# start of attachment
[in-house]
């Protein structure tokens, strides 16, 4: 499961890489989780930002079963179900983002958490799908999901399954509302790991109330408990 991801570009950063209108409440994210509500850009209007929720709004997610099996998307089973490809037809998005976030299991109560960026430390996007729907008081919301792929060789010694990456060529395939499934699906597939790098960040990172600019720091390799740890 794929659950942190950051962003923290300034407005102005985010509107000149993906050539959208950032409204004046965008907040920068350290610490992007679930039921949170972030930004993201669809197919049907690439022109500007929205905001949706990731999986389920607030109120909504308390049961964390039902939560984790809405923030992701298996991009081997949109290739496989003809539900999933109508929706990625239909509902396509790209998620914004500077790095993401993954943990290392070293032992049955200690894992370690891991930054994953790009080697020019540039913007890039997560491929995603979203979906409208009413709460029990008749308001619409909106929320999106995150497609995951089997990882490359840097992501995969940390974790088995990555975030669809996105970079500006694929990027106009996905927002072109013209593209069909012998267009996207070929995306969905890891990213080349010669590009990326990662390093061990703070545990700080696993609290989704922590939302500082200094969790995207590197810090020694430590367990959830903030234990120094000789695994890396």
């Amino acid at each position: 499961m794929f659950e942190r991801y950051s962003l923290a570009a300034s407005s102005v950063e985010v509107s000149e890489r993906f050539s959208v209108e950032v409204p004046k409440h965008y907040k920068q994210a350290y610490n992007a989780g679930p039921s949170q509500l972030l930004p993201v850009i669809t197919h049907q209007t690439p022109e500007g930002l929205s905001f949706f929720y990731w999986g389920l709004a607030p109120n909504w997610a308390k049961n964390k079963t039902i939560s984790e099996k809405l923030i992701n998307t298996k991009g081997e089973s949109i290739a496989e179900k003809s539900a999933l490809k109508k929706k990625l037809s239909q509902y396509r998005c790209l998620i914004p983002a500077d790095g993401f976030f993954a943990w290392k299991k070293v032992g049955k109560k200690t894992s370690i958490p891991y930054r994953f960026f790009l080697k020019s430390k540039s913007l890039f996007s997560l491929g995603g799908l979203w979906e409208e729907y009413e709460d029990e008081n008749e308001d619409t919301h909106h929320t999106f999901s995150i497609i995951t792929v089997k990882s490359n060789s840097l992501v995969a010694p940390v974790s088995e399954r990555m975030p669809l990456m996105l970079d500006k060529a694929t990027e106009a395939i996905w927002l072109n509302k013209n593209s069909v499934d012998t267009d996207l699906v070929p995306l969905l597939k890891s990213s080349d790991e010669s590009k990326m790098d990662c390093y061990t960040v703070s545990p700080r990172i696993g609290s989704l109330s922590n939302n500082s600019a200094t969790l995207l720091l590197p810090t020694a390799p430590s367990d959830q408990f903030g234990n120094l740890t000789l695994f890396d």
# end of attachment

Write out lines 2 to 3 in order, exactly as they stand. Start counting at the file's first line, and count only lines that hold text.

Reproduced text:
């Protein structure tokens, strides 16, 4: 499961890489989780930002079963179900983002958490799908999901399954509302790991109330408990 991801570009950063209108409440994210509500850009209007929720709004997610099996998307089973490809037809998005976030299991109560960026430390996007729907008081919301792929060789010694990456060529395939499934699906597939790098960040990172600019720091390799740890 794929659950942190950051962003923290300034407005102005985010509107000149993906050539959208950032409204004046965008907040920068350290610490992007679930039921949170972030930004993201669809197919049907690439022109500007929205905001949706990731999986389920607030109120909504308390049961964390039902939560984790809405923030992701298996991009081997949109290739496989003809539900999933109508929706990625239909509902396509790209998620914004500077790095993401993954943990290392070293032992049955200690894992370690891991930054994953790009080697020019540039913007890039997560491929995603979203979906409208009413709460029990008749308001619409909106929320999106995150497609995951089997990882490359840097992501995969940390974790088995990555975030669809996105970079500006694929990027106009996905927002072109013209593209069909012998267009996207070929995306969905890891990213080349010669590009990326990662390093061990703070545990700080696993609290989704922590939302500082200094969790995207590197810090020694430590367990959830903030234990120094000789695994890396």
């Amino acid at each position: 499961m794929f659950e942190r991801y950051s962003l923290a570009a300034s407005s102005v950063e985010v509107s000149e890489r993906f050539s959208v209108e950032v409204p004046k409440h965008y907040k920068q994210a350290y610490n992007a989780g679930p039921s949170q509500l972030l930004p993201v850009i669809t197919h049907q209007t690439p022109e500007g930002l929205s905001f949706f929720y990731w999986g389920l709004a607030p109120n909504w997610a308390k049961n964390k079963t039902i939560s984790e099996k809405l923030i992701n998307t298996k991009g081997e089973s949109i290739a496989e179900k003809s539900a999933l490809k109508k929706k990625l037809s239909q509902y396509r998005c790209l998620i914004p983002a500077d790095g993401f976030f993954a943990w290392k299991k070293v032992g049955k109560k200690t894992s370690i958490p891991y930054r994953f960026f790009l080697k020019s430390k540039s913007l890039f996007s997560l491929g995603g799908l979203w979906e409208e729907y009413e709460d029990e008081n008749e308001d619409t919301h909106h929320t999106f999901s995150i497609i995951t792929v089997k990882s490359n060789s840097l992501v995969a010694p940390v974790s088995e399954r990555m975030p669809l990456m996105l970079d500006k060529a694929t990027e106009a395939i996905w927002l072109n509302k013209n593209s069909v499934d012998t267009d996207l699906v070929p995306l969905l597939k890891s990213s080349d790991e010669s590009k990326m790098d990662c390093y061990t960040v703070s545990p700080r990172i696993g609290s989704l109330s922590n939302n500082s600019a200094t969790l995207l720091l590197p810090t020694a390799p430590s367990d959830q408990f903030g234990n120094l740890t000789l695994f890396d």